To develop more effective passive seismic methods and improved collaborative geophysical, geotechnical and engineering design studies, including involvement of industry partners from the engineering and open-cut mining enterprises
Monash University, School of Geosciences
University of Melbourne, Faculty of Engineering
University of Hong Kong, Faculty of Engineering
A Centre combining geoscience, civil engineering and structural engineering skills, to
Surface wave methods offer opportunity for passive seismic methodologies which are well-suited to use in urban areas where conventional seismic investigations are impractical.
Surface-wave methods yield shear-velocity information of soils, sand fill and rock, which is of direct importance in calculation of ease of excavation, site safety and relative site risk in the event of an earthquake.
Increased awareness of commercial and legal risk associated with site conditions means that measurement of geotechnical parameters is of increasing demand; direct studies using drill-holes or seismic cone penetrometer holes are invasive, costly, and limited in their ability to provide spatial sampling. Surface-wave methods are non-invasive and hence “environmentally friendly” as well as effective. Techniques are most strongly established in Japan, but their full potential is yet to be realised in the western world.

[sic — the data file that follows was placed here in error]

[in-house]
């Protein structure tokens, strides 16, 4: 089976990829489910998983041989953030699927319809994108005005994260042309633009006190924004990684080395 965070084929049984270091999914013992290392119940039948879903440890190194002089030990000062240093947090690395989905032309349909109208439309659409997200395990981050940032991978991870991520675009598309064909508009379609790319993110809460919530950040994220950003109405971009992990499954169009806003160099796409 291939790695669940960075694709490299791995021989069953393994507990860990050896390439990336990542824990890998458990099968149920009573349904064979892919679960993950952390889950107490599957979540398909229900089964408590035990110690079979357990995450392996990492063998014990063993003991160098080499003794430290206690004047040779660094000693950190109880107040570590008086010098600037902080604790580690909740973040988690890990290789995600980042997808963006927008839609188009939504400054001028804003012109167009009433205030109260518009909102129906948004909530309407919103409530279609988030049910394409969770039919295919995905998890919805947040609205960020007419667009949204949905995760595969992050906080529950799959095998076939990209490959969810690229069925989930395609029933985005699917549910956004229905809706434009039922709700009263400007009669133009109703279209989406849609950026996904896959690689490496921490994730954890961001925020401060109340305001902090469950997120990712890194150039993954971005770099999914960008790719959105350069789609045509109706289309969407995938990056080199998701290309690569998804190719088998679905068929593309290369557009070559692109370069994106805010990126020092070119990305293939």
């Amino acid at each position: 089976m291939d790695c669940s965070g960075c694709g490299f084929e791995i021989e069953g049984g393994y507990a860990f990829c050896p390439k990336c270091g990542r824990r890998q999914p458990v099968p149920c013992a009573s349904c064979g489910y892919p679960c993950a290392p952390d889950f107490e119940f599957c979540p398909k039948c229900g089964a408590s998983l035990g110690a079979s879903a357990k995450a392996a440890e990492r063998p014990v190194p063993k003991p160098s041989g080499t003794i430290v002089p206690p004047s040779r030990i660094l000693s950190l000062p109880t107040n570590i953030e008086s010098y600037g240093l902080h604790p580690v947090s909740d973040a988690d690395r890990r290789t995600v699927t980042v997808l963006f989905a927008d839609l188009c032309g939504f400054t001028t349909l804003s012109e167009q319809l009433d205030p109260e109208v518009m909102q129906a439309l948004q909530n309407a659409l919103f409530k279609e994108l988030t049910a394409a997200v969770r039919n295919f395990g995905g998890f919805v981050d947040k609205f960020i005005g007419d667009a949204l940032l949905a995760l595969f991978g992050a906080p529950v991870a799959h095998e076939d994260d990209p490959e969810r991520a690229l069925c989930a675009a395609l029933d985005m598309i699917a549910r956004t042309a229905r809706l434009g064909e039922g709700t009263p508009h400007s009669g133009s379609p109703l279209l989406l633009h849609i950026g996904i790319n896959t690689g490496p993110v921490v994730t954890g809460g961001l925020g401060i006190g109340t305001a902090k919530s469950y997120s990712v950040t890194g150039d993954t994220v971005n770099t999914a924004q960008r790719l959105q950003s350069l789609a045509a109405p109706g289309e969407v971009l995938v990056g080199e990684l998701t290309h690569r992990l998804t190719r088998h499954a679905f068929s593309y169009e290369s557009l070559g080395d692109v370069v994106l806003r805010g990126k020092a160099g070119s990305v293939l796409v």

The Melbourne-Hong Kong research team has co-developed a new seismic attenuation modelling methodology which when integrated with the inexpensive passive shear wave velocity modelling technique, has the potential capability of developing realistic seismic attenuation models for regions with little or no earthquake data. There are substantial potential contributions from this collaboration to the modelling of seismic hazard worldwide.